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Indiana Researchers Taking Big Data Approach to Dental Informatics

January 27, 2016
by David Raths
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Data mined from electronic dental records to be used for evaluating outcomes
Regenstrief Institute's Thankam Thyvalikakath

Researchers from the Regenstrief Institute and the Indiana University School of Dentistry plan to conduct an analysis of electronic dental records of patients treated by dentists across the United States to explore the feasibility of using electronic dental records data for clinical research. 

The investigators will use data mined from electronic dental records of thousands of individual dental-practice members of the NIH-supported National Dental Practice-Based Research Network to assess treatment outcomes for posterior composite restorations and for root-canal procedures. 

The research is supported by a three-year $1.2 million grant from the National Institute of Dental and Craniofacial Research's National Dental Practice-Based Research Network.

Dental research has not been as robust as medical research. With this study of electronic dental records, however, that gap should narrow, explained Regenstrief Institute investigator Thankam Thyvalikakath, associate professor and director of the Dental Informatics Core of the Indiana University School of Dentistry, the principal investigator on the new grant. "We will be closing the circle between data acquisition and data use at the point of care to ultimately improve clinical practice. This will enable dentists to examine both their recordkeeping practices and clinical outcomes,” she said in a prepared statement.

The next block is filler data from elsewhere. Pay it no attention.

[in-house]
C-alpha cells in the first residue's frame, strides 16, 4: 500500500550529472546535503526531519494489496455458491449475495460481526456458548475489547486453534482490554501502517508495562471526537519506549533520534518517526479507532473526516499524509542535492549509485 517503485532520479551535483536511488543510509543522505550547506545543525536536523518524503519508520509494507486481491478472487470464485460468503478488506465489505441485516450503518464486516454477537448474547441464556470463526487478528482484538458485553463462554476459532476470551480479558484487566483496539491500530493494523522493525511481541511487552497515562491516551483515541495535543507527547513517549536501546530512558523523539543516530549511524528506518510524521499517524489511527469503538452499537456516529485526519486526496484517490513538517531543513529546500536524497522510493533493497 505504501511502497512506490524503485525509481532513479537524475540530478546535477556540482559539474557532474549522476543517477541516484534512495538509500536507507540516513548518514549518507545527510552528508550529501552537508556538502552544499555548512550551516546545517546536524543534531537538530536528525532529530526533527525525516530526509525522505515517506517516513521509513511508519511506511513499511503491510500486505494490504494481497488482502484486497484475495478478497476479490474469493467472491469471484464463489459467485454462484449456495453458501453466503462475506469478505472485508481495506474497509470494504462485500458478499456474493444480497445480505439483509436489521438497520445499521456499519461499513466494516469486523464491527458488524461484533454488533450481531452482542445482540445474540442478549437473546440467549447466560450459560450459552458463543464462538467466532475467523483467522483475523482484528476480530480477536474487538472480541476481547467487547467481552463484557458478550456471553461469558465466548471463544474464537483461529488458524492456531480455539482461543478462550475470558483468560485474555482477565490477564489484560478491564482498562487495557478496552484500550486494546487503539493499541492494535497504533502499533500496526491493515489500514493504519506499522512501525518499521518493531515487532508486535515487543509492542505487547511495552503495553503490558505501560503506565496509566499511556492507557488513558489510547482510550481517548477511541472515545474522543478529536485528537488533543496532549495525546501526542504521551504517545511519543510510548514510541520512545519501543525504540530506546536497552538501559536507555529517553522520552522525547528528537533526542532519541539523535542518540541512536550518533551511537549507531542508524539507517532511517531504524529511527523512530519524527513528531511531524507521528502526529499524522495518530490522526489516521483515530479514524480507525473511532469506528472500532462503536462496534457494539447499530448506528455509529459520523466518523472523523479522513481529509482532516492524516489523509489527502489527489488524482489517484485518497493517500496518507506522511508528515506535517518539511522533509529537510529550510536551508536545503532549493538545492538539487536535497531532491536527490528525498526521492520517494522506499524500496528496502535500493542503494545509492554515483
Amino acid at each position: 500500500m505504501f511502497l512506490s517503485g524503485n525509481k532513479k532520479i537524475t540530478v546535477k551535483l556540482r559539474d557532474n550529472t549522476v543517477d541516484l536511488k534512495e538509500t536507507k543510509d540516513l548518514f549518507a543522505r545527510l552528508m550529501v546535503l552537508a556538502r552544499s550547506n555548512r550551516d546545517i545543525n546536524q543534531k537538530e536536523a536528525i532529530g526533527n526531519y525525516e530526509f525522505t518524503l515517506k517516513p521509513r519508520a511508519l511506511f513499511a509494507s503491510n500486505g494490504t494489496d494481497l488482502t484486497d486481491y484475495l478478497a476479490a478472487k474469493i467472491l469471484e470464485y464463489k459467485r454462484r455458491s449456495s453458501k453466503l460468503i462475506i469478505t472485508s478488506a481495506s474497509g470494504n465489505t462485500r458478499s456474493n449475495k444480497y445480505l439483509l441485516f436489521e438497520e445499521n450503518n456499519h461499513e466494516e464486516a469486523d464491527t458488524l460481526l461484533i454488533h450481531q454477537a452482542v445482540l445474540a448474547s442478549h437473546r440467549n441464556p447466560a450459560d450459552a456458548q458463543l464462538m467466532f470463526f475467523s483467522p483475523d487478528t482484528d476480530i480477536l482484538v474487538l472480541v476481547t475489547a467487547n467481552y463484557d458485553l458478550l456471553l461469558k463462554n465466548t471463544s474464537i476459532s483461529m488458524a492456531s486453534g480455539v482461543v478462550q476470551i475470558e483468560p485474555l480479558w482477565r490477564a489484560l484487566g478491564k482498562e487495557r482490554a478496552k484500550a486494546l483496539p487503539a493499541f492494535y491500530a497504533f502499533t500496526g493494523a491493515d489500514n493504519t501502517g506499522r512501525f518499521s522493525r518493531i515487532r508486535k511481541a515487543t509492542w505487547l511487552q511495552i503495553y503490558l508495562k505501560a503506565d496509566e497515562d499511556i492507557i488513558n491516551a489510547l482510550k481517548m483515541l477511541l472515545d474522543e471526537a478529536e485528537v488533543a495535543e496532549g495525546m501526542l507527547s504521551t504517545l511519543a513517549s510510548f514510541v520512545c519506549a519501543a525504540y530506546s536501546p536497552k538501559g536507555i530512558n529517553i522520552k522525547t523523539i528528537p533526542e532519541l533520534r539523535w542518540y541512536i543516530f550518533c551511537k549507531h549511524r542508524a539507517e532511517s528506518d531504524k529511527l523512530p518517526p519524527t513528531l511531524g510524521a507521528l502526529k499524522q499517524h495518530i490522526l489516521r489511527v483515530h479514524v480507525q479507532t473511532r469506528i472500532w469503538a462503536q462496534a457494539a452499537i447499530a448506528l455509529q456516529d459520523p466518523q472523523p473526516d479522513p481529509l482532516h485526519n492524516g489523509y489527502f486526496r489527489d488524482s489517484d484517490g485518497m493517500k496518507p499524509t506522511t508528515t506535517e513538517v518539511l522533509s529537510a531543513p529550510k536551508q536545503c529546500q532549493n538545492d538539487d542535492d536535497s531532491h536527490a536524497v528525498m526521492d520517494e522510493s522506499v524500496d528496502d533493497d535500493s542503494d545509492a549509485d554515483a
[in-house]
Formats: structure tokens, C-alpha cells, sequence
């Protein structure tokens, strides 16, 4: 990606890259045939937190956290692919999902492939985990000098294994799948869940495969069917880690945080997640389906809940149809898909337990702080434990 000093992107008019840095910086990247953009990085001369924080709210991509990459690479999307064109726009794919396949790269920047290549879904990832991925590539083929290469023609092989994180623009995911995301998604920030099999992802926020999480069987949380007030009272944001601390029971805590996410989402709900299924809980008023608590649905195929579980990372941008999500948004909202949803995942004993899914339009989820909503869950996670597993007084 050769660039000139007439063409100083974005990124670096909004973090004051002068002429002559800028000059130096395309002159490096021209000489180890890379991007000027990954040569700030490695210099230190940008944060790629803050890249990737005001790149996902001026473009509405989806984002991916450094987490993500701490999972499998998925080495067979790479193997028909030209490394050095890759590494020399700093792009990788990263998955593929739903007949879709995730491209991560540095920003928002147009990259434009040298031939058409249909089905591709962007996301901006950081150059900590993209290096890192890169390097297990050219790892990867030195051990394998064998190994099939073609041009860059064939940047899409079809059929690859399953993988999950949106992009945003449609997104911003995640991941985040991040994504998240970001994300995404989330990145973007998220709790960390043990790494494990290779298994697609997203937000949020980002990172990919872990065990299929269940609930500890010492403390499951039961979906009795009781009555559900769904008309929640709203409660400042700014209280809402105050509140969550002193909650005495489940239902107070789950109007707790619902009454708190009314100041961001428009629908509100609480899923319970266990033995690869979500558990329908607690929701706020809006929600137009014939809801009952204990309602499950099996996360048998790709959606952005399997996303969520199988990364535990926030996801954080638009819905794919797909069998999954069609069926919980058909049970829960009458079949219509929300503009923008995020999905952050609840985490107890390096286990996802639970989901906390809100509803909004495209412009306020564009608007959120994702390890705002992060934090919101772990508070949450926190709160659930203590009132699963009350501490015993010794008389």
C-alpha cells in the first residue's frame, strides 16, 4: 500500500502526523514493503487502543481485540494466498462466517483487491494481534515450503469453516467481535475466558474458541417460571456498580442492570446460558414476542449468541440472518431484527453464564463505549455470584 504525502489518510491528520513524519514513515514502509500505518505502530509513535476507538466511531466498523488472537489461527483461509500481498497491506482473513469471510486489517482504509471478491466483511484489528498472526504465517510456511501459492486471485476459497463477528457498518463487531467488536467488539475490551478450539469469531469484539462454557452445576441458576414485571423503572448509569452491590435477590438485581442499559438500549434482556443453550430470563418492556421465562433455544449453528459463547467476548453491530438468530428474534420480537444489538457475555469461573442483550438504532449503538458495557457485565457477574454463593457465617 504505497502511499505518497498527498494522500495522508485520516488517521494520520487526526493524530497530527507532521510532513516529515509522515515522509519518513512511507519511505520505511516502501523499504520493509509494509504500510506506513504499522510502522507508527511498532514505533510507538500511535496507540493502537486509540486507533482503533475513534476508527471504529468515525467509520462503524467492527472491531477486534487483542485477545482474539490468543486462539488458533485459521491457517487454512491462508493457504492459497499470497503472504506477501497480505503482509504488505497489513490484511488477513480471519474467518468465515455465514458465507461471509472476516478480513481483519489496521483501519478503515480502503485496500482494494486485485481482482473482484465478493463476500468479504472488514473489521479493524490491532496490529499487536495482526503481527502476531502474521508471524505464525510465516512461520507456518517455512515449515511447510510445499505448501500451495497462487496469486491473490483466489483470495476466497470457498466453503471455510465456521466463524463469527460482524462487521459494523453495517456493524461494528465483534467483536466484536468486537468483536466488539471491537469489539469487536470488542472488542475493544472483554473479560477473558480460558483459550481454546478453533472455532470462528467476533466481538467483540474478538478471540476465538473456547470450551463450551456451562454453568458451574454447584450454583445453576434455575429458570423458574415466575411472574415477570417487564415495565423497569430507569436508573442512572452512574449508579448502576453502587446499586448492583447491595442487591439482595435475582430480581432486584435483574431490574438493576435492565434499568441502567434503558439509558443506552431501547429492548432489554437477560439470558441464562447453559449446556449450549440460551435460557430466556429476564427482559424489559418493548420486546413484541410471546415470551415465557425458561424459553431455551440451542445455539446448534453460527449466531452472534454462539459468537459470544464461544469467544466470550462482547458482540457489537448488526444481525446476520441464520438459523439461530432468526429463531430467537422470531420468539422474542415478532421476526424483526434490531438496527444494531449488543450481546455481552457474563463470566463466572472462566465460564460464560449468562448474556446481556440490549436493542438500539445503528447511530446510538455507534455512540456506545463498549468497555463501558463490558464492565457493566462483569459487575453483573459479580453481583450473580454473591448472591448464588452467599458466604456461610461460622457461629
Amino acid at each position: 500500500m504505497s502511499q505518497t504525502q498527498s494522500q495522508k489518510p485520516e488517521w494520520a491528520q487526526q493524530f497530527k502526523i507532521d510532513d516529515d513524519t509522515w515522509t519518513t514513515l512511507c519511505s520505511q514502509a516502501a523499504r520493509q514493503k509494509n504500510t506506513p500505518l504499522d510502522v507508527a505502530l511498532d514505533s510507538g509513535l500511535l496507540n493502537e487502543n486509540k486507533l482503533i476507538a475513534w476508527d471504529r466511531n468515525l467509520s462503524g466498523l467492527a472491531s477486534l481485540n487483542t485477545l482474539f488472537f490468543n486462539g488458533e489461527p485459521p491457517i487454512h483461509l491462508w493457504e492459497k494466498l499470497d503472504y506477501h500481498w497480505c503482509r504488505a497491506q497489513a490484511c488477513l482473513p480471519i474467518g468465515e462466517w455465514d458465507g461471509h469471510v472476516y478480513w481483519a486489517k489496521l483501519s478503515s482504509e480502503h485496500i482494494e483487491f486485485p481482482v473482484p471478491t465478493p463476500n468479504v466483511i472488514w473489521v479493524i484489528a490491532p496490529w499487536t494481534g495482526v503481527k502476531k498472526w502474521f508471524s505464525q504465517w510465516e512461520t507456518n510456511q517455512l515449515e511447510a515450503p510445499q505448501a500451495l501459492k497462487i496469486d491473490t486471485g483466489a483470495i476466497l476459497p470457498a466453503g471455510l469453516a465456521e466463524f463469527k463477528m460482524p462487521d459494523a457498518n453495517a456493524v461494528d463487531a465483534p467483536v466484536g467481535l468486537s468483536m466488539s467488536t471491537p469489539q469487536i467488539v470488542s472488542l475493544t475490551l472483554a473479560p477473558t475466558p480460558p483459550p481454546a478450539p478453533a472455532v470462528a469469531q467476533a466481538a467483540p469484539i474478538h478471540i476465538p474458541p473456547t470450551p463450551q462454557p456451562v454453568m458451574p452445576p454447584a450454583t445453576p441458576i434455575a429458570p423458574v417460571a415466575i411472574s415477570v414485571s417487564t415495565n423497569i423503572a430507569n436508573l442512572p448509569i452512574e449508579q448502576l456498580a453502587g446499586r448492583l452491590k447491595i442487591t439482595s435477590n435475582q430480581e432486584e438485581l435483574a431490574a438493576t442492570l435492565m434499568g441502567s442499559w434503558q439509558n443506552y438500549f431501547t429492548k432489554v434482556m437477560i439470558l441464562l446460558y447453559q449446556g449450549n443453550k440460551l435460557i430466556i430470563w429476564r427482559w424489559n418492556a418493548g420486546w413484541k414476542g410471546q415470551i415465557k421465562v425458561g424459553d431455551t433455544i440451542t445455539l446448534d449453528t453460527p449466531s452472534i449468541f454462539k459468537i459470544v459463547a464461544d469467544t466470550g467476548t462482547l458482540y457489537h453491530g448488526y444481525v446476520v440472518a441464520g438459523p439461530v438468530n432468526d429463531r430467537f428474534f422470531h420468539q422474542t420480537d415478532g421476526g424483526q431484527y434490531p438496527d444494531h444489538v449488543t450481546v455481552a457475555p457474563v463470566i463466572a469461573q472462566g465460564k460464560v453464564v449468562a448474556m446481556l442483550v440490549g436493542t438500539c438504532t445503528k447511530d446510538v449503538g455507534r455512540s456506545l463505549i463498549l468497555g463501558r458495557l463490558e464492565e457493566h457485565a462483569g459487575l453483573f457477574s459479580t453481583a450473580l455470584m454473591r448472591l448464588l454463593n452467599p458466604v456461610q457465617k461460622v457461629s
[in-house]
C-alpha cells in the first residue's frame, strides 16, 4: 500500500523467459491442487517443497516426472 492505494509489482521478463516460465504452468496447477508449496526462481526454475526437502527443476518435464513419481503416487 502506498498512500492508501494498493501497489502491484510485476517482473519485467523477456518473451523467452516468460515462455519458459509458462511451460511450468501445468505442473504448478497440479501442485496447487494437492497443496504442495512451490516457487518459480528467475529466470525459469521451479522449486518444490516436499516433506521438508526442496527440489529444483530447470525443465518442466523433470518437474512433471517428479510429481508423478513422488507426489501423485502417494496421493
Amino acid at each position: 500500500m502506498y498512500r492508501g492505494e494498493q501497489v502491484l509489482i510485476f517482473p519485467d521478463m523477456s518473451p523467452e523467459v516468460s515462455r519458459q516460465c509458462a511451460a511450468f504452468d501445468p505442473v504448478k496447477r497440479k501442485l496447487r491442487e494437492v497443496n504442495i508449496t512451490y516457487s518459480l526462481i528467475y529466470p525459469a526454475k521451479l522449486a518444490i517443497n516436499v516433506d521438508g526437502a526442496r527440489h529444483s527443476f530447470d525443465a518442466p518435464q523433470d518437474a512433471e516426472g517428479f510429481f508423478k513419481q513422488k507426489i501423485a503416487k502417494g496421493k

Among the de-identified data to be collected will be demographics, reason for visit, medical and dental history, social history, tooth characteristics and treatment, as well as practice and practitioner characteristics.

"In the emerging climate of 'big data,' this coordinated data mining will be a huge leap forward in dental informatics, enabling us to have access to clinical outcomes that was not possible before," said John N. Williams, dean of the IU School of Dentistry, in a prepared statement. "The results could affect how we educate oral healthcare providers in designing the most effective, evidence-based treatments."